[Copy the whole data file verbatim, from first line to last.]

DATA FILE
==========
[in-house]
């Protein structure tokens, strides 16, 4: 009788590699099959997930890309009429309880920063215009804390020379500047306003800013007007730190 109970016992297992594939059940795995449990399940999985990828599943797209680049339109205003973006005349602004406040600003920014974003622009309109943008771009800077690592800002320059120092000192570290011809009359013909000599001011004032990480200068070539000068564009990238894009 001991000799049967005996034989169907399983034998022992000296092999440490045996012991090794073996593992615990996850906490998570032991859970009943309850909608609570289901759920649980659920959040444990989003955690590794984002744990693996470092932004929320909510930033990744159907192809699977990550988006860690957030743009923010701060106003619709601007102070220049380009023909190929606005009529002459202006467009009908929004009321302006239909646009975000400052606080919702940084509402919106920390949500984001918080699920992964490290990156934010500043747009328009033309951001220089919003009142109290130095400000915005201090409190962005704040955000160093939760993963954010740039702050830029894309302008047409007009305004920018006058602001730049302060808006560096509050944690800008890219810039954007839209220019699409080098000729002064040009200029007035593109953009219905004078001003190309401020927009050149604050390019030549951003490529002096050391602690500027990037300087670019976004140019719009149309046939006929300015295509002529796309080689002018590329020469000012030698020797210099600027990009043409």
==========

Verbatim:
[in-house]
């Protein structure tokens, strides 16, 4: 009788590699099959997930890309009429309880920063215009804390020379500047306003800013007007730190 109970016992297992594939059940795995449990399940999985990828599943797209680049339109205003973006005349602004406040600003920014974003622009309109943008771009800077690592800002320059120092000192570290011809009359013909000599001011004032990480200068070539000068564009990238894009 001991000799049967005996034989169907399983034998022992000296092999440490045996012991090794073996593992615990996850906490998570032991859970009943309850909608609570289901759920649980659920959040444990989003955690590794984002744990693996470092932004929320909510930033990744159907192809699977990550988006860690957030743009923010701060106003619709601007102070220049380009023909190929606005009529002459202006467009009908929004009321302006239909646009975000400052606080919702940084509402919106920390949500984001918080699920992964490290990156934010500043747009328009033309951001220089919003009142109290130095400000915005201090409190962005704040955000160093939760993963954010740039702050830029894309302008047409007009305004920018006058602001730049302060808006560096509050944690800008890219810039954007839209220019699409080098000729002064040009200029007035593109953009219905004078001003190309401020927009050149604050390019030549951003490529002096050391602690500027990037300087670019976004140019719009149309046939006929300015295509002529796309080689002018590329020469000012030698020797210099600027990009043409």